Why is writing so hard to teach?
The ability to write well strengthens student voice and agency: the ultimate goal of education. Unfortunately, teachers lack the resources to teach writing well. Unlike in mathematics, where there are cohesive, evidence-based sequences for effective teaching, there is currently no coherent, widely-used roadmap of writing skills that teachers can use to support their students. Similarly, gaps in data about how educators currently teach writing have inhibited the development of responsive guidance for the field.
How will The Writing Pathways Initiative help solve this problem?
The goal of the Writing Pathways Initiative, a project at Quill.org, is to bring coherence to writing instruction by:
- collecting daily data on the methods and tools used to teach writing from over 100 classrooms for a full academic year
- using this data to build a logical progression of writing skills—a writing pathway—that educators across the country can use in their classrooms
This will be the first major study to collect data about writing instruction from educators for a full school year. The data will illustrate which writing skills teachers prioritize, as well as how much time they are spending on each skill. Past efforts to improve writing instruction have been grounded in data derived from surveys or observations conducted a few times per year, leaving educators with a less-than-complete starting point for this key improvement effort. Using data collected daily as the starting point for the pathway grounds the project in the realities of writing instruction in our schools.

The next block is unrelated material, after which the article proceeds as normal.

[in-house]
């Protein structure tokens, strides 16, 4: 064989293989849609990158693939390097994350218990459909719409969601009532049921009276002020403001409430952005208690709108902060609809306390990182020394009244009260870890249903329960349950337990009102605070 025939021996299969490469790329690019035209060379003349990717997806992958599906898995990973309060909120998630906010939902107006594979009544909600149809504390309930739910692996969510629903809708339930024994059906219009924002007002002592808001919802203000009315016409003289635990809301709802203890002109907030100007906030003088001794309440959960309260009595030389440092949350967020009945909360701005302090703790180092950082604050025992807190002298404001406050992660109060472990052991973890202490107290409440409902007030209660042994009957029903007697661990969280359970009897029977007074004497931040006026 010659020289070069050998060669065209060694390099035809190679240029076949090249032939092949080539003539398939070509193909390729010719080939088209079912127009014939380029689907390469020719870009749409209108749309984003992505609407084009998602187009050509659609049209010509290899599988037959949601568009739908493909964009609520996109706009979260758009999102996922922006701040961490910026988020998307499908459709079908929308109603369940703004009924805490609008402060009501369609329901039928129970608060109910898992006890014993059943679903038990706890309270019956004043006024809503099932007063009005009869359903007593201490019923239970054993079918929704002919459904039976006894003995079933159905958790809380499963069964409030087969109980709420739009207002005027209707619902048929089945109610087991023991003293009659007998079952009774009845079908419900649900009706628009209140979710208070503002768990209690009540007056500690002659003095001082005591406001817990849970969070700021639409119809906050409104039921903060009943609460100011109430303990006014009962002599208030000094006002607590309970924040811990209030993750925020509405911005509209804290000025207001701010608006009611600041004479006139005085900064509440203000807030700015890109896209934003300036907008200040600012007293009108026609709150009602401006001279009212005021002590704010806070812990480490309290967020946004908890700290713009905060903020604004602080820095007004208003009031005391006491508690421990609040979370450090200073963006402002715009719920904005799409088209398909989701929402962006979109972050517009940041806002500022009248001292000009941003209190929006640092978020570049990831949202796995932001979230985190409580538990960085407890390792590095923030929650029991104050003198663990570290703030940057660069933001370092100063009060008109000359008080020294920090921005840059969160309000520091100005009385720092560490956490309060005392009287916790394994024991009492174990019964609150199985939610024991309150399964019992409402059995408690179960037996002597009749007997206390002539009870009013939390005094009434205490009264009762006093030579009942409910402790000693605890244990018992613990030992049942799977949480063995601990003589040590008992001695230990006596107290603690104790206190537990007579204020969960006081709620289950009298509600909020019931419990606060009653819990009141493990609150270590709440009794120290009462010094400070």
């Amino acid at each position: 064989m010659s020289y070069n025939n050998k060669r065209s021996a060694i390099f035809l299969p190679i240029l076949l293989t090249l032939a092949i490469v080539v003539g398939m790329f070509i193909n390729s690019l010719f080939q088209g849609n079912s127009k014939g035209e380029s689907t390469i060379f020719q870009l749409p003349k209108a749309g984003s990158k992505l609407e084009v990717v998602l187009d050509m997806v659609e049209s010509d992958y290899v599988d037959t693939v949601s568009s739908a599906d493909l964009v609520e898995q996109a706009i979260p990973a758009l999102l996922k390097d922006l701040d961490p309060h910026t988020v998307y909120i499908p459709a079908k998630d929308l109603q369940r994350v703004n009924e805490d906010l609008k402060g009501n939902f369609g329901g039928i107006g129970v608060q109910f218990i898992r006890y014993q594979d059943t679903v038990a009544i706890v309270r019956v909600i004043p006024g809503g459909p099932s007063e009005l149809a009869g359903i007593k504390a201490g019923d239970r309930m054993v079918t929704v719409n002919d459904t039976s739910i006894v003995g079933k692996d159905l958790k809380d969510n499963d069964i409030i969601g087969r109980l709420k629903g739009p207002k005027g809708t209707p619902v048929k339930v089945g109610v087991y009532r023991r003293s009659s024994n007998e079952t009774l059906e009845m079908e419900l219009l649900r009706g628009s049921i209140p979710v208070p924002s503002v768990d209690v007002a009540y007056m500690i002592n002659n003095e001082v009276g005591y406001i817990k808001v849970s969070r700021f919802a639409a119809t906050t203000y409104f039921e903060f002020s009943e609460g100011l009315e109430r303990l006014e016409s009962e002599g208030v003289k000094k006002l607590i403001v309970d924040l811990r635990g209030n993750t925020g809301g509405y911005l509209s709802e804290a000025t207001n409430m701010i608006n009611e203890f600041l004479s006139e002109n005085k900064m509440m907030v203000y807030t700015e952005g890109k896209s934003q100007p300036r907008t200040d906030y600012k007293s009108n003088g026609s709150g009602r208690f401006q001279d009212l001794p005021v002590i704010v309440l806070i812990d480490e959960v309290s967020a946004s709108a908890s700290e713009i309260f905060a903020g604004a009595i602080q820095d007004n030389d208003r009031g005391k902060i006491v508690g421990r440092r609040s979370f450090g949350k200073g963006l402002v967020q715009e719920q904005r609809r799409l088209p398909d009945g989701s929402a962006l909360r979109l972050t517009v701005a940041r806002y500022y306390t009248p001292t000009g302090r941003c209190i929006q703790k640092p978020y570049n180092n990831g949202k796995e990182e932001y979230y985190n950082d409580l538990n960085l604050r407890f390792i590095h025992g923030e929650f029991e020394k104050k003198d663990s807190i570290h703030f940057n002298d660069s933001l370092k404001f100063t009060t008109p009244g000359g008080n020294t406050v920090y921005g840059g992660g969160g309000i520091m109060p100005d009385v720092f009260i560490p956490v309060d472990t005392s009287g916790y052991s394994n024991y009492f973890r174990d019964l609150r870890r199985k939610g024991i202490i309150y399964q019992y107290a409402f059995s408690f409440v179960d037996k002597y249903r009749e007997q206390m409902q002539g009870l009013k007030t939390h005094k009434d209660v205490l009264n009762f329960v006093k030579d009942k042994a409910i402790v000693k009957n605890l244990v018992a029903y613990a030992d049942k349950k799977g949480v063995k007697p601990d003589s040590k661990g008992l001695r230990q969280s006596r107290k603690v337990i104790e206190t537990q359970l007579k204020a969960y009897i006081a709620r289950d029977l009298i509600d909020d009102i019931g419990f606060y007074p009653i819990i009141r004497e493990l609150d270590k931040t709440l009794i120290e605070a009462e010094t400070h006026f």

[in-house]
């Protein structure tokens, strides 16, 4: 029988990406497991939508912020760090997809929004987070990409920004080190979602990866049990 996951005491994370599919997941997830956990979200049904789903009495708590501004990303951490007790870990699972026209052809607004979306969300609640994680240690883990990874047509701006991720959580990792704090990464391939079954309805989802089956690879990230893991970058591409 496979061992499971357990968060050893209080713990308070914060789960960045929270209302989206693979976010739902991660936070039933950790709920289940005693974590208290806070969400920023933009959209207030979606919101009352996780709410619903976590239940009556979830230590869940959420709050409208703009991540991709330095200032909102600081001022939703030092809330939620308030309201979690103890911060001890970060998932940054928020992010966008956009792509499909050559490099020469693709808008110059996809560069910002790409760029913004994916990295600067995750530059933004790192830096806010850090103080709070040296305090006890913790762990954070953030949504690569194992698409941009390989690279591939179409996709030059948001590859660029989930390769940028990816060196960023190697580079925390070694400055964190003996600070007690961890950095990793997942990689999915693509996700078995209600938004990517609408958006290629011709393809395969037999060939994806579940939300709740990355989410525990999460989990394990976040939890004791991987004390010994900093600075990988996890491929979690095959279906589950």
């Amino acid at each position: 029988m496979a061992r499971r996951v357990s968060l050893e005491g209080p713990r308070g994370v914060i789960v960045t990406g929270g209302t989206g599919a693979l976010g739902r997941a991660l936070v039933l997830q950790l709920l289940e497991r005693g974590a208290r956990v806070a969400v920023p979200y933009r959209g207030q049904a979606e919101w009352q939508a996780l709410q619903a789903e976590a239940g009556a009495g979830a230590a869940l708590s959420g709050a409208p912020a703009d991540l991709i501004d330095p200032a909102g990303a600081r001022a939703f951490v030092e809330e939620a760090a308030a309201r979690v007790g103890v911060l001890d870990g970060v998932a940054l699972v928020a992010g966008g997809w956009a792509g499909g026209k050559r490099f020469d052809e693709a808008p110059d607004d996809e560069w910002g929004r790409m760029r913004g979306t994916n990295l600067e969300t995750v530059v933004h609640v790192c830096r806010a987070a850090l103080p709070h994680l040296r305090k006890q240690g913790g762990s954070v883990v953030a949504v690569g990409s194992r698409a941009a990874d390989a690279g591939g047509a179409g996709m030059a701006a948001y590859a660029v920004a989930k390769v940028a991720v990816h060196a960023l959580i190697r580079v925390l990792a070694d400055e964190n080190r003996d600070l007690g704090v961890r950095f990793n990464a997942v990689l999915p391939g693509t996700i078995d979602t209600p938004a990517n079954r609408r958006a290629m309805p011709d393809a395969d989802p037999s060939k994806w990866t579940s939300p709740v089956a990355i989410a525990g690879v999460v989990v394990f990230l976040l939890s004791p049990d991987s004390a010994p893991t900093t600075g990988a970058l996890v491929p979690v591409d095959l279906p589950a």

How does this project advance Quill's mission?
This research project extends Quill's mission to provide free and open source tools to help students become strong writers and critical thinkers. Quill’s tools automatically assess student writing and provide immediate feedback that enables students to revise their work and quickly build their skills. To date, the nonprofit organization has impacted more than four million students across the United States, with students writing and receiving feedback on more than 600 million sentences.